Review by Jenny Bristol, Common Sense Education | Updated July 2014

Velocity Raptor

Sharp but stripped-down simulation explores the theory of relativity

Subjects & skills
Skills
  • Critical Thinking

Subjects
  • Science
Grades This grade range is a recommendation by Common Sense Education and not the developer/publisher.
7-12
Common Sense says (See details)
Teachers say (0)
Not yet reviewed

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Pros: Accurately reflects what happens to light, color, and perception when objects move close to the speed of light.

Cons: Unsophisticated visual style.

Bottom Line: It's a smart game that tackles a tough but extremely important subject -- relativity and the major effects of near light-speed -- but the low budget style won't "wow" students, and support isn't well integrated..

Since little of the science is taught during play (beyond toying with the simulation), some external teaching will be necessary for students to gain the proper context -- and there's certainly no lack of resources online to help illustrate and explain relativity. Teachers can give a detailed lesson themselves, or advanced students can read the information contained on the site for self-instruction. Students can also use the level editor to apply what they've learned and to challenge their classmates, or teachers can use it to create special challenges for students. The website's forum can be helpful for students and teachers alike.

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Velocity Raptor illustrates Einstein's complex theory of relativity by allowing students to explore the effects of traveling at close to the speed of light. Since much of how we experience our surroundings changes in that context, each level is an obstacle course that skews and warps and even changes color, depending on which direction and speed students are moving. The graphics are simple but do their job in communicating these effects; however, the controls are a bit clunky. Patience and a steady hand will help students succeed.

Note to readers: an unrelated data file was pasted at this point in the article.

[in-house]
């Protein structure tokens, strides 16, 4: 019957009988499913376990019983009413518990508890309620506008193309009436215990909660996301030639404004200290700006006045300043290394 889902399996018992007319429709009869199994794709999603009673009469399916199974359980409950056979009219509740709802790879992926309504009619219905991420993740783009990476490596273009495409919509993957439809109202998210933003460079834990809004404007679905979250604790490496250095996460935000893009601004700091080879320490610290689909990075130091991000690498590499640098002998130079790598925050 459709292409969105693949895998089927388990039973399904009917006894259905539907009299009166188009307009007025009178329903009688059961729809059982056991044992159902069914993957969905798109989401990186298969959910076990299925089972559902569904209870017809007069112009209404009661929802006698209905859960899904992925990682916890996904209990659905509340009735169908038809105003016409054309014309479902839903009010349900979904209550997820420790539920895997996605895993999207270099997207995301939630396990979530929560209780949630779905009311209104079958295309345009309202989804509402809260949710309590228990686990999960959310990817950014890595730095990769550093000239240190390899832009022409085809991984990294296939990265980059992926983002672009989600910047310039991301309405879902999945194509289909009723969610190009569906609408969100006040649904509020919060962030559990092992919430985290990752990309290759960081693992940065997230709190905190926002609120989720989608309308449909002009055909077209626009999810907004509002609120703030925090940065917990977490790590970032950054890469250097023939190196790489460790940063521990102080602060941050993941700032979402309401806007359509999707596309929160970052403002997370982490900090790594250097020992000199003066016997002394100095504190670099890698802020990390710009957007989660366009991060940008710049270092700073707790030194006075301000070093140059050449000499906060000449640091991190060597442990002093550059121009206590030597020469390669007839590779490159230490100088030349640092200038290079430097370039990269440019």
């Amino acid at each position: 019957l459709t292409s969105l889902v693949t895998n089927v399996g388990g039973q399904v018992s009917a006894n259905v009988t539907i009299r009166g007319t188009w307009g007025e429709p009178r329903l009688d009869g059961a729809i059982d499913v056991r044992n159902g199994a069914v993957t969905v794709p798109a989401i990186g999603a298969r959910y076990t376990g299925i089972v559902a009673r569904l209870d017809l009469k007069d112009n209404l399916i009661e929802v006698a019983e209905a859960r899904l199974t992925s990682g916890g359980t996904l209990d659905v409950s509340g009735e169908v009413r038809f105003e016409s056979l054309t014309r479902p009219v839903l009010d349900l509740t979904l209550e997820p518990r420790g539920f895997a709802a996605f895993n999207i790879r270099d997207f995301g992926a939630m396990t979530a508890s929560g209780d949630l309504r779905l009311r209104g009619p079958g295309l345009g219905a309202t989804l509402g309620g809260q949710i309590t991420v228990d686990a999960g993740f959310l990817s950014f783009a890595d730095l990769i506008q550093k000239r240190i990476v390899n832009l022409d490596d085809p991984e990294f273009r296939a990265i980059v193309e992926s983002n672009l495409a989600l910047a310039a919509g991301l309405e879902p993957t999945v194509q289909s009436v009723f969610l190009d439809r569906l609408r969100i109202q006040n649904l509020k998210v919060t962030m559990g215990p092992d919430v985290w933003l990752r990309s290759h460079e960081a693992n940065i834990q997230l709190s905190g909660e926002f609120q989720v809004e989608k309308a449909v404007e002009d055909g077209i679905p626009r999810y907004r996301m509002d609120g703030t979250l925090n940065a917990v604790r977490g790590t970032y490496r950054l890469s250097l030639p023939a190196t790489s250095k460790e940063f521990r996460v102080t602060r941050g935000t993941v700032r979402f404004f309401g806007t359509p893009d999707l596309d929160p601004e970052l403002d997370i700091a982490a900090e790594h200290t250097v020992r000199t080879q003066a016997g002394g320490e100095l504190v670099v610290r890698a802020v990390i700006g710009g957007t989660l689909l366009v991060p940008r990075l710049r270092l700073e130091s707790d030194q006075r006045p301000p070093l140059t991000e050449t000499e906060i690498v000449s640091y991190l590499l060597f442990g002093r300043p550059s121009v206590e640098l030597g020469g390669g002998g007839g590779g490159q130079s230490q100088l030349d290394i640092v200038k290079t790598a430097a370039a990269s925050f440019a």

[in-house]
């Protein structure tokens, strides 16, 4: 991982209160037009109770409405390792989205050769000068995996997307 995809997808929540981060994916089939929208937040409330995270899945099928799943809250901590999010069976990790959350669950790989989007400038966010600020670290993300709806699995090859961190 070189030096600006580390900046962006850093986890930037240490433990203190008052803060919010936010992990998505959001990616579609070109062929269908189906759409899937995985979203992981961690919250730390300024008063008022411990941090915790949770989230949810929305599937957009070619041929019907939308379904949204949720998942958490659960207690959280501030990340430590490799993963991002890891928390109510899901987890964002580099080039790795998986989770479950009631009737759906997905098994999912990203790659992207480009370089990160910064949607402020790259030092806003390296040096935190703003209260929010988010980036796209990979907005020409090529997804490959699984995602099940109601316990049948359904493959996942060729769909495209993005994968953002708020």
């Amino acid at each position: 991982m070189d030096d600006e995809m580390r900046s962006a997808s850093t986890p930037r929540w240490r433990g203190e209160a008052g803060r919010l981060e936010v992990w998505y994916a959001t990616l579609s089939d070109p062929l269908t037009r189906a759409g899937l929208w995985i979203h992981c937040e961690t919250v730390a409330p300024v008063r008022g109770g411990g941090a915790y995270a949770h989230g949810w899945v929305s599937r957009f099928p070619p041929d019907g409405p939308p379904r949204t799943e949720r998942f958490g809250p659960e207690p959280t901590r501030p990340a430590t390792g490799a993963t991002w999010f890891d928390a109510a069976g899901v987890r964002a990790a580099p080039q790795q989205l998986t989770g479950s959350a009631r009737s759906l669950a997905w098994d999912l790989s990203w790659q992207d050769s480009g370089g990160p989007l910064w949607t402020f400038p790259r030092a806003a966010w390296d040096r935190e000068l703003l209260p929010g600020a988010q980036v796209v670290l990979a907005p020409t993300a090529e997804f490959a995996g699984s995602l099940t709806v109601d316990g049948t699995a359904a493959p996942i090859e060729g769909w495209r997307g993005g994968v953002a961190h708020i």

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Velocity Raptor does have plenty of opportunity for learning -- with a lot of scientific terminology and concepts built in -- but students will need to work for it and existing background in relativity will help students get the most out of it. They'll experience relativity in the game, but will need to consult the included external (to the game) resources to fully understand what they're seeing. It's likely to be less fun for students who get frustrated easily, but those who learn well on their own and don't mind repetitive play will enjoy both the challenge and the included level editor, where they can make their own levels to share and challenge others.

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Overall Rating

Engagement Is the product stimulating, entertaining, and engrossing? Will kids want to return?

It lacks some of the more gamey hooks students might expect, but gritty students who enjoy a challenge will learn a lot about relativity.

Pedagogy Is learning content seamlessly baked-in, and do kids build conceptual understanding? Is the product adaptable and empowering? Will skills transfer?

Students apply included background reading and information to complete each game level. 

Support Does the product take into account learners of varying abilities, skill levels, and learning styles? Does it address both struggling and advanced students?

There's some basic instruction built into play, but students will need to dig into the Relativity 101 section which is essentially a webpage with background information. This website also has forums for tips, clues, and discussion.


Common Sense Reviewer
Jenny Bristol Homeschooling parent

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